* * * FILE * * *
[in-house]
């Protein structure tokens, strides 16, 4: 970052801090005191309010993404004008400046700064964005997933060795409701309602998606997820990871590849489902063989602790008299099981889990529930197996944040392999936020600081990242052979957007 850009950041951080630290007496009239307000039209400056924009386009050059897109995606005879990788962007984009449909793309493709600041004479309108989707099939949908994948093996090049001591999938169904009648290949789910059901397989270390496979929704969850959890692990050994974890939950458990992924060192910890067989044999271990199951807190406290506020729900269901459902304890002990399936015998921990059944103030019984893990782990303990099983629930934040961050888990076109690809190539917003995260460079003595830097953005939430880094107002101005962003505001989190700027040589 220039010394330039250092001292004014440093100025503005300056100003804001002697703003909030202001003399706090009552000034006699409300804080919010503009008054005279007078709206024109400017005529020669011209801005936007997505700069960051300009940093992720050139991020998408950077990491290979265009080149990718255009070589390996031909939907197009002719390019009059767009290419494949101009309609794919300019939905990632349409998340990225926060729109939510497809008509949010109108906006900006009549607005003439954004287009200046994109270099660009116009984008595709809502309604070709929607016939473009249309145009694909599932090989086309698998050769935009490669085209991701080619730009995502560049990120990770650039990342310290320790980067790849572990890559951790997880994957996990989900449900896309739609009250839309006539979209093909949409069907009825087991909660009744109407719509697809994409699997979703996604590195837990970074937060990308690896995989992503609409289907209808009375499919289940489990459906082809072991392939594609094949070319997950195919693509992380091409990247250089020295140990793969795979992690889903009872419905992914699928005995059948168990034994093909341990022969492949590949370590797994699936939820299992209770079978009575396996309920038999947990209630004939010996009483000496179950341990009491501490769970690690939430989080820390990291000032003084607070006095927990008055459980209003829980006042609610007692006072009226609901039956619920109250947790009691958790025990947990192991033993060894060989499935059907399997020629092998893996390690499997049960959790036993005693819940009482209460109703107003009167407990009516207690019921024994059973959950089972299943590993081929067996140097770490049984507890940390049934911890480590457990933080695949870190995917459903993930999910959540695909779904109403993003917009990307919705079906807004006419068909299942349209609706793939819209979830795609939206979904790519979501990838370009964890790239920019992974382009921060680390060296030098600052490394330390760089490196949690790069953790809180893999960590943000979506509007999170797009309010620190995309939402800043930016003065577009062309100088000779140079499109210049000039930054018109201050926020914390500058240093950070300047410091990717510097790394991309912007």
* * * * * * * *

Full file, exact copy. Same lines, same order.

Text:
[in-house]
């Protein structure tokens, strides 16, 4: 970052801090005191309010993404004008400046700064964005997933060795409701309602998606997820990871590849489902063989602790008299099981889990529930197996944040392999936020600081990242052979957007 850009950041951080630290007496009239307000039209400056924009386009050059897109995606005879990788962007984009449909793309493709600041004479309108989707099939949908994948093996090049001591999938169904009648290949789910059901397989270390496979929704969850959890692990050994974890939950458990992924060192910890067989044999271990199951807190406290506020729900269901459902304890002990399936015998921990059944103030019984893990782990303990099983629930934040961050888990076109690809190539917003995260460079003595830097953005939430880094107002101005962003505001989190700027040589 220039010394330039250092001292004014440093100025503005300056100003804001002697703003909030202001003399706090009552000034006699409300804080919010503009008054005279007078709206024109400017005529020669011209801005936007997505700069960051300009940093992720050139991020998408950077990491290979265009080149990718255009070589390996031909939907197009002719390019009059767009290419494949101009309609794919300019939905990632349409998340990225926060729109939510497809008509949010109108906006900006009549607005003439954004287009200046994109270099660009116009984008595709809502309604070709929607016939473009249309145009694909599932090989086309698998050769935009490669085209991701080619730009995502560049990120990770650039990342310290320790980067790849572990890559951790997880994957996990989900449900896309739609009250839309006539979209093909949409069907009825087991909660009744109407719509697809994409699997979703996604590195837990970074937060990308690896995989992503609409289907209808009375499919289940489990459906082809072991392939594609094949070319997950195919693509992380091409990247250089020295140990793969795979992690889903009872419905992914699928005995059948168990034994093909341990022969492949590949370590797994699936939820299992209770079978009575396996309920038999947990209630004939010996009483000496179950341990009491501490769970690690939430989080820390990291000032003084607070006095927990008055459980209003829980006042609610007692006072009226609901039956619920109250947790009691958790025990947990192991033993060894060989499935059907399997020629092998893996390690499997049960959790036993005693819940009482209460109703107003009167407990009516207690019921024994059973959950089972299943590993081929067996140097770490049984507890940390049934911890480590457990933080695949870190995917459903993930999910959540695909779904109403993003917009990307919705079906807004006419068909299942349209609706793939819209979830795609939206979904790519979501990838370009964890790239920019992974382009921060680390060296030098600052490394330390760089490196949690790069953790809180893999960590943000979506509007999170797009309010620190995309939402800043930016003065577009062309100088000779140079499109210049000039930054018109201050926020914390500058240093950070300047410091990717510097790394991309912007």